Abiraterone acetate plus prednisone and androgen-deprivation therapy (ADT) are linked to improved patient-reported outcomes (PROs) compared with ADT plus placebos among patients with metastatic castration-naive prostate cancer, according to research published in The Lancet Oncology.1

While effective, ADT is associated with a number of health-related quality of life (HRQoL) issues and usually leads to castration-resistant disease within about a year of treatment initiation. While adding docetaxel to ADT can improve overall survival (OS) and progression-free survival (PFS), chemotherapy increases toxicity, and is not recommended for frail patients.

The ongoing phase 3 LATITUDE (ClinicalTrials.gov Identifier: NCT01715285) showed that — compared with ADT plus placebos — abiraterone acetate, prednisone, and ADT improve a number of outcomes in this patient population, including PFS, OS, and time to chemotherapy initiation. Whether this combination improves PROs and HRQoL was previously unknown.

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Patients enrolled in LATITUDE between February 2013 and December 2014 were randomly assigned to the abiraterone group (597 patients) or to the ADT-only group (602 patients). Patients completed the following questionnaires by electronic device at pre-established time points: the Brief Pain Inventory — Short Form (BPI-SF), Brief Fatigue Inventory (BFI), Functional Assessment of Cancer Therapy Prostate scale (FACT-P), and the EuroQol (EQ-5D-5L).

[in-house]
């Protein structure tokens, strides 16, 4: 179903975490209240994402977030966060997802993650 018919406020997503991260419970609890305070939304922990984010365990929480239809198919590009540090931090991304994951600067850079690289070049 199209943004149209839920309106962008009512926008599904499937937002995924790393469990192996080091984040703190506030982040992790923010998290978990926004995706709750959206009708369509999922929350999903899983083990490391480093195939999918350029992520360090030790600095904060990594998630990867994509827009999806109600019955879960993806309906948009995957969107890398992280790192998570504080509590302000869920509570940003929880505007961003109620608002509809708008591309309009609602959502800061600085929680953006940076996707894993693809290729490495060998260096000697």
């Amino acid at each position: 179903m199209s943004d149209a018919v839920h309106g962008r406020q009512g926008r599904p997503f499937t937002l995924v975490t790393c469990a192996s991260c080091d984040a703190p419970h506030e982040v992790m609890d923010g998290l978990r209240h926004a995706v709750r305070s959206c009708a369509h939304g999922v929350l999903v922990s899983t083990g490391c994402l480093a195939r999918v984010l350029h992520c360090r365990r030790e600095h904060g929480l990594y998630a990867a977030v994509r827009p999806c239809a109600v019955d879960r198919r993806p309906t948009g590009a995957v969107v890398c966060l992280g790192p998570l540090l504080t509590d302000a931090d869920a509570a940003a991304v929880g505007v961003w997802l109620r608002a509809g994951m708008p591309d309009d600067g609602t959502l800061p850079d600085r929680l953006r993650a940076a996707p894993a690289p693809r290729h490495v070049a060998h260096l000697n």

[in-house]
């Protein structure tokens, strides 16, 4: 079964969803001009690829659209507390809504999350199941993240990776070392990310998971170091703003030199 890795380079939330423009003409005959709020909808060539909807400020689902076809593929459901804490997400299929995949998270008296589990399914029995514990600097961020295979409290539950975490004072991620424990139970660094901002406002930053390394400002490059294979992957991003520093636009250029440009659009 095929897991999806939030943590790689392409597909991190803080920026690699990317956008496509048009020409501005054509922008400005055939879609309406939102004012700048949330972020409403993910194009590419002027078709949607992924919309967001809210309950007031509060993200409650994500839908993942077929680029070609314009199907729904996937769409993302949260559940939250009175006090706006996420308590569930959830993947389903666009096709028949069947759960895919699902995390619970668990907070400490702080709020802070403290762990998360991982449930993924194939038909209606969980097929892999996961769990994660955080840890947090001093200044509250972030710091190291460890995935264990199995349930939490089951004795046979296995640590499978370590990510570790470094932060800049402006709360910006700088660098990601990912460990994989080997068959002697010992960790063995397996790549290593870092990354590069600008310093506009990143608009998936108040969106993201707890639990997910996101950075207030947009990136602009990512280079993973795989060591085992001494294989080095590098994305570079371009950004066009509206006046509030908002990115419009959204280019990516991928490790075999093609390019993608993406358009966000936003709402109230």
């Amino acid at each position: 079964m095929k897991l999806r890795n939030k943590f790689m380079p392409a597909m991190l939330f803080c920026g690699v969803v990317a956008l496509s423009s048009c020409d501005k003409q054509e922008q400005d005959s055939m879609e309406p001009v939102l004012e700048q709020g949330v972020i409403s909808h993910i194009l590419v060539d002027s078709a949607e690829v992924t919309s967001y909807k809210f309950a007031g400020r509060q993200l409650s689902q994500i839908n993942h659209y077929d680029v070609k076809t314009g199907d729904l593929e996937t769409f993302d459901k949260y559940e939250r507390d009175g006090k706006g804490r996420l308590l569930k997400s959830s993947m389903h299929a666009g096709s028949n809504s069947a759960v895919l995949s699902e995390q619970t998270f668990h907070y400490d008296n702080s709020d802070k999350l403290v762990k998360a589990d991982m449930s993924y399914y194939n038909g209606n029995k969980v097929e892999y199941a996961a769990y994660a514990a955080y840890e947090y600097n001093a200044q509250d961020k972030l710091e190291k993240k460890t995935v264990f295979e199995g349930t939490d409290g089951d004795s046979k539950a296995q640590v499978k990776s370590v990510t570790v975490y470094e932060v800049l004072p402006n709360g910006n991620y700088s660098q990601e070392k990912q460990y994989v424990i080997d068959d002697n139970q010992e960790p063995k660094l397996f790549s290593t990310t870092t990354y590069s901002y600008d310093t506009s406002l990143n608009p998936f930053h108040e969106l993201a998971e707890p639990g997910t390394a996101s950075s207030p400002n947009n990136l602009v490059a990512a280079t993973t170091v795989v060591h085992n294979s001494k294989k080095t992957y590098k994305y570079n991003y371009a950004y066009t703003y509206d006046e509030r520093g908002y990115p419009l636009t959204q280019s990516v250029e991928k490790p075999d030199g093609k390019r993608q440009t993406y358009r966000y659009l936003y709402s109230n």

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Compliance was 90% or higher. After a median follow-up of 30.9 months, median time to worst pain intensity progression by BPI-SF and median time to worst fatigue intensity were not reached in either group. Patients in the 25th percentile of the abiraterone group, however, had a longer median time to worst pain intensity progression (11.07 months) and to worst fatigue intensity (18.4 months) than did those in the 25th percentile of the ADT-only group (5.62 months and 6.5 months, respectively).

Time to deterioration of functional status was also longer in the abiraterone group (median, 12.9 months) than in the ADT-only group (median, 8.3 months; hazard ratio, 0.85; P = .032).

The authors concluded that “treatment with ADT plus abiraterone acetate and prednisone could be considered a new option for standard of care for patients with metastatic castration-naive prostate cancer.”


  1. Chi KN, Protheroe A, Rodríguez-Antolín A, et al. Patient-reported outcomes following abiraterone acetate plus prednisone added to androgen deprivation therapy in patients with newly diagnosed metastatic castration-naive prostate cancer (LATITUDE): an international, randomised phase 3 trial. Lancet Oncol. 2018 Jan 8. doi: 10.1016/S1470-2045(17)30911-7 [Epub ahead of print]